For centuries, people have recognized the value of peat. Both Sphagnum and reed-sedge peat can be used to create landscapes, materials and products for the benefit of humans. There is evidence in the historical record that humans have been using and benefitting from peat and peatlands for centuries.
Perhaps the most known historical use of peat was as a source of fuel for heating homes and cooking meals in areas where timber was not readily available. In the northern latitudes of Europe, peat was often nearby and relatively simple to access. That didn’t make it an easy exercise, though. In situ peat is often more than 90 percent water, so the first step in harvesting peat bricks for energy was to cut the peat into blocks that dried in the summer sun. The Dutch painter Vincent Van Gogh understood the backbreaking work of peat sod preparation. His paintings vividly depict stooped and weary peasants cutting sod to prepare peat blocks.
Despite the historical prevalence of using peat for energy, peat is not a great fuel source. Pound for pound, peat produces about ⅓ the energy of natural gas. Only about ten countries use peat as part of their energy portfolio, but the actual number varies as the global appetite for energy drives need while climate concerns dampen demand. Today, Americans are most likely to encounter peat in gardens, not hearths. Garden centers and home improvement stores sell peat under names such as peat moss, topsoil and garden soil. Peat is a great source of carbon and can hold a tremendous amount of water, so in soil mixes, it positively impacts plant survivability.
There are many other uses of peat and peatlands that aren’t as apparent. Most of us aren’t aware that many of the foods we eat are grown in peatlands that were drained or converted for agricultural purposes. Rice paddies and cranberry fields are two common uses of peatlands, but the list also includes vegetables, row crops, pasturelands, timber and oil palm. The use of drained peatlands to produce food and fiber is part of the conversation surrounding climate change and is complicated by social justice concerns.
Sphagnum peat is a valuable oil sorbent. The unique physical properties of live Sphagnum mosses are retained once the moss becomes peat. If that peat is dried, the resulting material will preferentially sorb oil even in the presence of water. Sphagnum peat absorbents are used daily in shops and garages to absorb oil spills. Check out this time-lapse video of dry, loose Sphagnum peat absorbing 10 times its weight in vacuum oil. Peat is also used in environmental spills, most often as Sphagnum-filled booms that surround a spill to absorb the floating oil. The resulting spent booms can be incinerated, unlike polypropylene booms, and they have the bonus of being a natural product that does not add to water contamination if broken or released.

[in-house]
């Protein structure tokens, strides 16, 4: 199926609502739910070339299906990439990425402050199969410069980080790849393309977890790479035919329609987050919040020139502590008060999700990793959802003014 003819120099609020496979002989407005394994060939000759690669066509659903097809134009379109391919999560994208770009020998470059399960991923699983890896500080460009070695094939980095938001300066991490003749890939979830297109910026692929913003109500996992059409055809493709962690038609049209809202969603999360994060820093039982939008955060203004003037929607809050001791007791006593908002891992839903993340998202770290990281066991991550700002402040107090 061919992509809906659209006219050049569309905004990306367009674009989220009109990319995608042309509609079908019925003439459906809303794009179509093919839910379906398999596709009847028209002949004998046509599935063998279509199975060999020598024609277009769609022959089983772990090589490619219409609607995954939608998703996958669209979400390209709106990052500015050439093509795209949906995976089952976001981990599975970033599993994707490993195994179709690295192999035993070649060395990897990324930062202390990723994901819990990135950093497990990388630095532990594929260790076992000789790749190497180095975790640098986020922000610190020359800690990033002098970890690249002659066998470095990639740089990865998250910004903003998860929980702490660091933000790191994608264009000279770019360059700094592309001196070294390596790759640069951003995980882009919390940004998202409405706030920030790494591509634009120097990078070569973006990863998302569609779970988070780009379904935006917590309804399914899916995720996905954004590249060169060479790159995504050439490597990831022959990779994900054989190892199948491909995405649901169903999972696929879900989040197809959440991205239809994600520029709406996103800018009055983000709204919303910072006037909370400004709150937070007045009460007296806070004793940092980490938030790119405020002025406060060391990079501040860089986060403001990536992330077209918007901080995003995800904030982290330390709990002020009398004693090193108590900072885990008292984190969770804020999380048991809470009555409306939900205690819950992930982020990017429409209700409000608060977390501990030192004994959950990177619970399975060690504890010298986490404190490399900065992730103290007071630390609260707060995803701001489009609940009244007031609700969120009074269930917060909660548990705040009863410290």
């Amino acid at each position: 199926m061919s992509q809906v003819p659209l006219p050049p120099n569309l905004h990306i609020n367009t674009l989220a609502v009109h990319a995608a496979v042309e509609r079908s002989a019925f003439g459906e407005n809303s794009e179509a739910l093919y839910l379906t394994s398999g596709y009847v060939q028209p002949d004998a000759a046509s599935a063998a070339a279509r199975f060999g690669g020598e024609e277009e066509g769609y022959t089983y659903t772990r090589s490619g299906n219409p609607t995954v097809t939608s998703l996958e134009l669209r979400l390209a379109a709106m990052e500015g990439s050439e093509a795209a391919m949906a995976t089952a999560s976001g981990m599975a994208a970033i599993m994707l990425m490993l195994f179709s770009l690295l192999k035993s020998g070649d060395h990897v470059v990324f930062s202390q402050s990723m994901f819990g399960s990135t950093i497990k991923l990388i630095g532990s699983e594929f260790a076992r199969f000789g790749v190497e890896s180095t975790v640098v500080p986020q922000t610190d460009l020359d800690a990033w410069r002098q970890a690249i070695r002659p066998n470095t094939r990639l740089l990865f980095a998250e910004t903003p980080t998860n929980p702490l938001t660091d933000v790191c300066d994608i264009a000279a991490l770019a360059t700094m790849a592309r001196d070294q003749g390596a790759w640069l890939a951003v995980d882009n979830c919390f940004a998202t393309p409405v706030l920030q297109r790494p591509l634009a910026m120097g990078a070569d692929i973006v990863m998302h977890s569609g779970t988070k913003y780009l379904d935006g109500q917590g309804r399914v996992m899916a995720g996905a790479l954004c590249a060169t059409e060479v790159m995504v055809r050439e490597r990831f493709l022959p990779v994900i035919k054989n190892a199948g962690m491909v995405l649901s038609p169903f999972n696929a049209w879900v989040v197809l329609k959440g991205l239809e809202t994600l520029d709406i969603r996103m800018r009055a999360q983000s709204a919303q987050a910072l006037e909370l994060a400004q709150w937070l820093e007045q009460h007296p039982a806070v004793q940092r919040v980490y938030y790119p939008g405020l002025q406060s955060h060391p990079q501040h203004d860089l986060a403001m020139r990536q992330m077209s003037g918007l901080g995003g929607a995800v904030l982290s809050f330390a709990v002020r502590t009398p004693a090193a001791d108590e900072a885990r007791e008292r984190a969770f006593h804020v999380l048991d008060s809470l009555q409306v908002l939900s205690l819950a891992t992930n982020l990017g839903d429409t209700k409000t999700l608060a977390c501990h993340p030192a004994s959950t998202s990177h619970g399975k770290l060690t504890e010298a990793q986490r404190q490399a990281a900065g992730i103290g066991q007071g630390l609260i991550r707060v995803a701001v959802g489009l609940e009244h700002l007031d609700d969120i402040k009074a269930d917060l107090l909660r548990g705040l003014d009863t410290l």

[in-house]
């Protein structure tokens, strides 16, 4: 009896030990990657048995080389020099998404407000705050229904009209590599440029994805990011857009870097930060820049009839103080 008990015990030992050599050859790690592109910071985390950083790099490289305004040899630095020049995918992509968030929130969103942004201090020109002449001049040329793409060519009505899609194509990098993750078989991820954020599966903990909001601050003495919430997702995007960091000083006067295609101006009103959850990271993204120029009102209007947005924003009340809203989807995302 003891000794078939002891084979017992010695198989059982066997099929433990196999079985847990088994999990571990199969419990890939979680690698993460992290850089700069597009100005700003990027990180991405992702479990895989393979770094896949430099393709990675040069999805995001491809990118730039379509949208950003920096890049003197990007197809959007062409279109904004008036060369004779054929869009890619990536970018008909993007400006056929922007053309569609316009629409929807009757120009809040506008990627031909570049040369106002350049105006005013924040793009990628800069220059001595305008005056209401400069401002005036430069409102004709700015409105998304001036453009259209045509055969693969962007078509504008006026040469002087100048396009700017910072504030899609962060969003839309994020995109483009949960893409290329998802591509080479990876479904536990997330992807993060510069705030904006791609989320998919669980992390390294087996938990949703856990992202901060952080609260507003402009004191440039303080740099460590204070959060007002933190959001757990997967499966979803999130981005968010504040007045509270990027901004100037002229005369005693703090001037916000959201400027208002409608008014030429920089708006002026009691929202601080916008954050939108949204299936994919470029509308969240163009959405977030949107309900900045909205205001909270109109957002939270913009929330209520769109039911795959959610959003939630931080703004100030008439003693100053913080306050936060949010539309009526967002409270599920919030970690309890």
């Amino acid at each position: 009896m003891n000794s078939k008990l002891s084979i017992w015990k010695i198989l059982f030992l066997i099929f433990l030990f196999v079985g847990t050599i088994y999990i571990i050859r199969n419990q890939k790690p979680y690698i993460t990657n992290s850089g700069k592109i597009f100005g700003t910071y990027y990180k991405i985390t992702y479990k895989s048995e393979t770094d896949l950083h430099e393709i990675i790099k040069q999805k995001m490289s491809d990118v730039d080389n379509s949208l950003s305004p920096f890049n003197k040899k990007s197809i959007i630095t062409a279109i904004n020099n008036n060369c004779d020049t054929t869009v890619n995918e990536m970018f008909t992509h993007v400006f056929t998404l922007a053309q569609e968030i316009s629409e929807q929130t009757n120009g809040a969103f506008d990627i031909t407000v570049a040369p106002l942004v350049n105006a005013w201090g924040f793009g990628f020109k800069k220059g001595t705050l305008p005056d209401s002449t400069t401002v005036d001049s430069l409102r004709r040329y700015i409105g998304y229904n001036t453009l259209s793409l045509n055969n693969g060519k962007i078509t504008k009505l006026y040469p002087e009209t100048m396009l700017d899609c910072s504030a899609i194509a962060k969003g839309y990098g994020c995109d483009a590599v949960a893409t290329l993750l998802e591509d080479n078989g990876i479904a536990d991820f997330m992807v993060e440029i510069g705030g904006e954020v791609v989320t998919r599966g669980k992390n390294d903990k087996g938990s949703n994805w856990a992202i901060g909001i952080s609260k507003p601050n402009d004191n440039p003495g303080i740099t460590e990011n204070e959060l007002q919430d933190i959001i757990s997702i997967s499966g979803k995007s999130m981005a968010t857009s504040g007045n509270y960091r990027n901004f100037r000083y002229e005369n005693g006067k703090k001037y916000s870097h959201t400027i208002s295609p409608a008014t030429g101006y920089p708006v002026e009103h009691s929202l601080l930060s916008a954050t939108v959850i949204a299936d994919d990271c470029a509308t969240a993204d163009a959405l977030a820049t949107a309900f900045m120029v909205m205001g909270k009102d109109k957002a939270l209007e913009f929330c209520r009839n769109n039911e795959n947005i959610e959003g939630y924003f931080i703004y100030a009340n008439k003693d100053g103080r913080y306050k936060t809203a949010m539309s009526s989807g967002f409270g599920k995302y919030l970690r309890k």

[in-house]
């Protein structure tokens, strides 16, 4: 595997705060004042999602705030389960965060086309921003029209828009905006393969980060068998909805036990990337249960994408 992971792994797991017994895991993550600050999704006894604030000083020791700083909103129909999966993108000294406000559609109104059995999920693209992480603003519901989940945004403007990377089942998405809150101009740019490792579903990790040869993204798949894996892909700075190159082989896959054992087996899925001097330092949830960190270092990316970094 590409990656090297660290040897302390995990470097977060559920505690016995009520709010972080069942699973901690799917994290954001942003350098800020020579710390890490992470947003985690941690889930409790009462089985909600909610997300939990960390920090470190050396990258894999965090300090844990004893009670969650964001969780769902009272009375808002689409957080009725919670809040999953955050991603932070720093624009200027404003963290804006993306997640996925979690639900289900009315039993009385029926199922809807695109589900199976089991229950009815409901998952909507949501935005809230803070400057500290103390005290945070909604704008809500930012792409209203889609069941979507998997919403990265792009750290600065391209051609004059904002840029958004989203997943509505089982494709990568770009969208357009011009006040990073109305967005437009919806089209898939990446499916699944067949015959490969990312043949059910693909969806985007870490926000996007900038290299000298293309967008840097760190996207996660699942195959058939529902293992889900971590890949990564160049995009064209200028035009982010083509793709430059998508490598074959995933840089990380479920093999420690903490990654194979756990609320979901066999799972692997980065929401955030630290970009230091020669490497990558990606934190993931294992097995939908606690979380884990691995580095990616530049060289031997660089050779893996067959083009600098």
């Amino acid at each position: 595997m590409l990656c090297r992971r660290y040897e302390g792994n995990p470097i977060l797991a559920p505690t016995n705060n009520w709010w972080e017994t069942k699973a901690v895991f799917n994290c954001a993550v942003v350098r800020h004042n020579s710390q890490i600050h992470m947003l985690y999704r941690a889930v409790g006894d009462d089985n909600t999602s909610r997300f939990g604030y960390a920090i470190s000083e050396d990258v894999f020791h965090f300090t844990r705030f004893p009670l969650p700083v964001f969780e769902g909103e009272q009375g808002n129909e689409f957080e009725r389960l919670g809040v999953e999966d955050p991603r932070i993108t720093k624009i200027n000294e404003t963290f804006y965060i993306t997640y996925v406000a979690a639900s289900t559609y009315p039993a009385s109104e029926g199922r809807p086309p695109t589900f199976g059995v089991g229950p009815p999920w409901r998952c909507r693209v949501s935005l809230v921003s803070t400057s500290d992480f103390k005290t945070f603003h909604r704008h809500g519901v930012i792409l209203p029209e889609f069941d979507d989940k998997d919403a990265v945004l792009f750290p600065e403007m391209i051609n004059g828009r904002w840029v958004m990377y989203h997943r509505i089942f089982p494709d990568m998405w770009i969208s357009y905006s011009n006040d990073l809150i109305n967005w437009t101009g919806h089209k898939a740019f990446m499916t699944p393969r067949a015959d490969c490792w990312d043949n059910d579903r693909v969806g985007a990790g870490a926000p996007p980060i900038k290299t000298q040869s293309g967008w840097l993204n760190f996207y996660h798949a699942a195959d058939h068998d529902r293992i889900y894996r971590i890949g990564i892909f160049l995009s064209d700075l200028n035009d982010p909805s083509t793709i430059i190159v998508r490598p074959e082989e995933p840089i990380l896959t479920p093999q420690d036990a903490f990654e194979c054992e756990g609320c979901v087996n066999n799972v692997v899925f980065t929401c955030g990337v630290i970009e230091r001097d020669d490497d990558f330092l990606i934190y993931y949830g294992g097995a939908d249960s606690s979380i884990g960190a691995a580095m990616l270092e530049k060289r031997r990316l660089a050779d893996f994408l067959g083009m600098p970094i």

At APT, we transform reed-sedge peat into granular media to remove heavy metals from water. Dissolved heavy metals such as cadmium, copper, zinc and lead have a positive charge of 2+. The surface of reed sedge is populated with molecular groups with a negative charge, and they preferentially bond with heavy metals with a 2+ charge. During that bonding process, dissolved heavy metals are removed from the water and transferred onto the peat surface in a reaction called adsorption. The heavy metals, now firmly bonded onto the peat, can be disposed of or recovered, and clean water can be released.
Adsorption is the process by which a solid holds molecules of a gas or liquid or solute as a thin film. It differs from absorption, which is the process to take in or soak up by chemical or physical action(Oxford Languages)
We also manufacture microbial carriers from reed-sedge peat for use in agriculture. Healthy soil teems with myriad microorganisms and is a drama of epic proportions. Beneficial bacteria and fungi help plants take up nutrients and water, pathogens try to rob plants of their health and vitality, disease-fighting microorganisms attack the pathogens, and a host of predator microbes are waiting in the wings to take advantage of weaknesses and opportunities. Nearly all our microbial carriers are used to deliver nitrogen-fixing bacteria to row crops. If there are sufficient nitrogen fixer populations, legume crops such as lentils and soybeans do not require synthetic nitrogen to meet their needs—less synthetic nitrogen results in fewer greenhouse gasses and cleaner groundwater.
Peat is a valuable resource that has important applications for today. Certainly, the conversation about peat’s contribution to carbon capture needs to be a part of our discussions, but we also have to acknowledge the beneficial uses of peat that help lessen our carbon footprint; many of the products that peat competes against are petroleum based.
Recognizing the nuanced, significant environmental benefits of peat naturally leads to an appeal to not throw the baby out with the bath water. It’s there, under our feet, and easily dismissed as too simple to be real. Let’s not overlook the solutions that are in plain sight.
If you’re interested in learning more about our product lines, please feel free to dive deeper into our agricultural and water treatment solutions. Or, reach out to the APT team at any time at info@americanpeattech. com or (218) 927-1888.